For the last fifteen or so years I've been living with a bunch of dead guys at a motel in West Texas. Like the characters in my stories, I'd really like to move on, see the world, go places. But I'm just like them. Anchored by love, worn down by circumstances and fascinated by how much there really is underneath it all. So I keep writing their stories and tell myself that someday, when I've got this all out of my system, I'll write deep, meaningful literature about... something else. In the meantime, this is a place for the short attention spanned. I'm making a commitment to keep it small here. Flash fiction and scenes from the life inspired by, The Bella Vista Motel.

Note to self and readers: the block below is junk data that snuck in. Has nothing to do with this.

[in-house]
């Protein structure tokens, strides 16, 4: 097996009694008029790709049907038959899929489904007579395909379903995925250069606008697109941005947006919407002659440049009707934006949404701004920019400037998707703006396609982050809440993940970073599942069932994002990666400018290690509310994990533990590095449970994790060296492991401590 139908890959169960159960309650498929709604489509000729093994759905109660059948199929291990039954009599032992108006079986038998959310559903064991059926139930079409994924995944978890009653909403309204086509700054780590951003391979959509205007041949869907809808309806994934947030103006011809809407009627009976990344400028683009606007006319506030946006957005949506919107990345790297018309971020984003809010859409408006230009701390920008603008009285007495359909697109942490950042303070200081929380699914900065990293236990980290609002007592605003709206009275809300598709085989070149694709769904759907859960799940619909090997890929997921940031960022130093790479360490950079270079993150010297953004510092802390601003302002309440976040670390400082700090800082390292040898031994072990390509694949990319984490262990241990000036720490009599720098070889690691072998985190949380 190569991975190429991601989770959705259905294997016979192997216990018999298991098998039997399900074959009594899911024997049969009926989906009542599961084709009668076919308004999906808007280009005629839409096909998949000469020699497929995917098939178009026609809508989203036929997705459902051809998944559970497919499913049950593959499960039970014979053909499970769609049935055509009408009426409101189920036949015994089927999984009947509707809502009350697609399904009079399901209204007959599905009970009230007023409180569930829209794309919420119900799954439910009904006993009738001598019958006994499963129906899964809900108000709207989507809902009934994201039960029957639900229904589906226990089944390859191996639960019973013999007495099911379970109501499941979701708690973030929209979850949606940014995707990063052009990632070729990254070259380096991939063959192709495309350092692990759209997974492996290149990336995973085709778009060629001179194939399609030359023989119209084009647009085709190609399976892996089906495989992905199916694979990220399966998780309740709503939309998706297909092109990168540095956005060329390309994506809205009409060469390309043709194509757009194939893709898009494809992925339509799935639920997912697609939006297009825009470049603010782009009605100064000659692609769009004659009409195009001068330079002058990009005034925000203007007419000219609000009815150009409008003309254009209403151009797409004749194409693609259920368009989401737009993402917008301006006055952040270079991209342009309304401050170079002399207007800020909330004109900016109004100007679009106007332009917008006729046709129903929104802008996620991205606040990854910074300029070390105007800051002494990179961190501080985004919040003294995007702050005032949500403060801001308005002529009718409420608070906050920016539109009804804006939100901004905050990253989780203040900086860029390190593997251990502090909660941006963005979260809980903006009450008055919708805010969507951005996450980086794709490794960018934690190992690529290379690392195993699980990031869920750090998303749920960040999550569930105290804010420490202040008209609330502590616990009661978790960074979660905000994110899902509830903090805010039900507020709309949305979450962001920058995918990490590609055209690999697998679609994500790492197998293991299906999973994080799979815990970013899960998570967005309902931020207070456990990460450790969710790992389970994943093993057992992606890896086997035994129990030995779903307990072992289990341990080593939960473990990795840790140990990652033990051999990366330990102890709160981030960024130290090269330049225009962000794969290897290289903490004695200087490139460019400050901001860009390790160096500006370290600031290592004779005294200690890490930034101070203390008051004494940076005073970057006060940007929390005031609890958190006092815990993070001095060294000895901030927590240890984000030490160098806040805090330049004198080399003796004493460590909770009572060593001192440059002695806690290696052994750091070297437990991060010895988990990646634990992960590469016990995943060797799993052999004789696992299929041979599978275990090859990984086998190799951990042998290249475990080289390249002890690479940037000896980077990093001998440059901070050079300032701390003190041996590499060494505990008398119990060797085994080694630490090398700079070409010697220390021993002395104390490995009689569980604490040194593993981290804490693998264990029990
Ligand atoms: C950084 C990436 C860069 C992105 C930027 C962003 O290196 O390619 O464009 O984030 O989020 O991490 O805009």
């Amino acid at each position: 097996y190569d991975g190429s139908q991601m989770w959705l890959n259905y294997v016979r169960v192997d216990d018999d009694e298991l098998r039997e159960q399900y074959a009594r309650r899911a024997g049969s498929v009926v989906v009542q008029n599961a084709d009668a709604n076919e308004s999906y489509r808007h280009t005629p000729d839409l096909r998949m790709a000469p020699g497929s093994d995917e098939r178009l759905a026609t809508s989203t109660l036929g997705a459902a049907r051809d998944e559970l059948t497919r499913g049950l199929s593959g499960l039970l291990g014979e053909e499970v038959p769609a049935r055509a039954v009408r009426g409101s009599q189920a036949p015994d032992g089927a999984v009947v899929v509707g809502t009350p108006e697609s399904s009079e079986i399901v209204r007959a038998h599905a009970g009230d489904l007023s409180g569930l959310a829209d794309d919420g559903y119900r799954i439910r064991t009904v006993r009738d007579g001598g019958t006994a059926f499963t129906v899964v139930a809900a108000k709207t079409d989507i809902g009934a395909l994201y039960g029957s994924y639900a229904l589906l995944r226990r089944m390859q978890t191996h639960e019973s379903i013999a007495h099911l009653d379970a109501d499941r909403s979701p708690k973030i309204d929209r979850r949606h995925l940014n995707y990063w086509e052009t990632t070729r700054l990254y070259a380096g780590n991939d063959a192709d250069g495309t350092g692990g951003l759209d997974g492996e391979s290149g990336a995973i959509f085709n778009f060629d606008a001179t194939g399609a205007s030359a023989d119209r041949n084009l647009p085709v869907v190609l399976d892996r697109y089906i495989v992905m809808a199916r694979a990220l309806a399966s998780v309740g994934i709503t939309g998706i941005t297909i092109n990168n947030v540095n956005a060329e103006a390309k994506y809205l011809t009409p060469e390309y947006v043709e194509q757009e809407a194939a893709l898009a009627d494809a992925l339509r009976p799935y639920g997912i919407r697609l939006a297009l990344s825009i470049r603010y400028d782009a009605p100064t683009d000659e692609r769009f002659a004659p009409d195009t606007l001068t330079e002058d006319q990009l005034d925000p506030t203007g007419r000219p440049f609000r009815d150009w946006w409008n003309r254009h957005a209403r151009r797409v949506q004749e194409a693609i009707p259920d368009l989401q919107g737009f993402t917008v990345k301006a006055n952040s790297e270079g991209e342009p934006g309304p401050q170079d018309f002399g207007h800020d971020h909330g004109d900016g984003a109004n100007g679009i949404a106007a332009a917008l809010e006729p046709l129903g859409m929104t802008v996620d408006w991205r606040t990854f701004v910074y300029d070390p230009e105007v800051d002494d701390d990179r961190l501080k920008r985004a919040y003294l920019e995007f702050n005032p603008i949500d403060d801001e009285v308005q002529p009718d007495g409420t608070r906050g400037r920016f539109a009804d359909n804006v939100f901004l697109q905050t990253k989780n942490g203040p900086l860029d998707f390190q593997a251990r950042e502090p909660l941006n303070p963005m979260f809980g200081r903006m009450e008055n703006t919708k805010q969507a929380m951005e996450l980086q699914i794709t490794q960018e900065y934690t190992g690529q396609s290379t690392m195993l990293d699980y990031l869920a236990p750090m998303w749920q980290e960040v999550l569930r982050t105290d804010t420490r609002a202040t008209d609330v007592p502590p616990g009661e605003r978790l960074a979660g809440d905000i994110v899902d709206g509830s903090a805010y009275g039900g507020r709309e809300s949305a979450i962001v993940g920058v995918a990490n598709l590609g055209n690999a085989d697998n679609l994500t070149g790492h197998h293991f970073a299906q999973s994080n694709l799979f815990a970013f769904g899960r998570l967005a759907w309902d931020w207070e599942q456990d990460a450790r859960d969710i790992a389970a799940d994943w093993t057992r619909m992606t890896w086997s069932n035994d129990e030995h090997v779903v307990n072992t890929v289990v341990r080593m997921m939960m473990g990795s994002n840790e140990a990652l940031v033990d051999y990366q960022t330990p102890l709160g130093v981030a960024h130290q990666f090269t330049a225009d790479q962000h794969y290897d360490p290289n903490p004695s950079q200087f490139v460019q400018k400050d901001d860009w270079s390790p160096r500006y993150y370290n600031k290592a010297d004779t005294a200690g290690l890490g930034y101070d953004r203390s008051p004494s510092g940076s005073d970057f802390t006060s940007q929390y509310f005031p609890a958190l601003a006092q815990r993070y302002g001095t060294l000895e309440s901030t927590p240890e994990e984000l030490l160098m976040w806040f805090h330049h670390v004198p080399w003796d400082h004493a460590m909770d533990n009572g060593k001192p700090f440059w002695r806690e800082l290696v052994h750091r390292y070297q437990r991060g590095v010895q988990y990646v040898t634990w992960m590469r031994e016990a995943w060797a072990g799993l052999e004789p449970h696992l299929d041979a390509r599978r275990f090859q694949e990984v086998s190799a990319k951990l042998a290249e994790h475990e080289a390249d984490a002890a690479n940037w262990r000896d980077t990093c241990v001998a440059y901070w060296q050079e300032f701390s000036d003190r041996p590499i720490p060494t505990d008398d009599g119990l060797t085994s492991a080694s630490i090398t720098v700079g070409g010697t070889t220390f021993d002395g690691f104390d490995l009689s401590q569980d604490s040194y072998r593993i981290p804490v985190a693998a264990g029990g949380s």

Romeo expected Madge to walk out into the clearing from the way the dogs were stepping from foot to foot, grinning like the fools they were, tails wagging madly, but before he could confirm his idle hunch, he felt a flash of warmth on his hands and had just enough time to drop the guest book and jump back before it burst into flames at his feet. His first instinct was to stomp out the flames, but living at the Bella Vista Motel had taught him that a man needs more than one instinct, and he stood back rubbing his palms on the front of his pants, watching the book consume itself in a ball of blue fire. "Well," he thought, "as many times as I've burned that book, I guess it's only fair it tries to burn me back." A woman's laugh, clear and loud, rang out from the trees behind him, not Madge, but a laugh he'd heard before, and he spun around to peer out into the grove. He saw nothing out of the ordinary in the pathway that lead back through the trees – lazy drifts of tiny, tear-shaped leaves floating down through sun dappled air, flashes of bird wings as they flitted from branch to branch, the two graves off to one side that his predecessor Mack had done a poor job of choosing a concealed location for, and that developed into obvious sink holes every few months – but the urge to walk out into the grove and just keep going was suddenly strong. He heard the hiss and sizzle of water hitting fire and turned around to find Joe, large, dark, and slightly apish, his faded yankees ball cap at a jaunty one o'clock angle on his big head, pissing on the remains of the guestbook, shaking his head and tsking at Romeo as he said, "Only you can prevent forest fires..."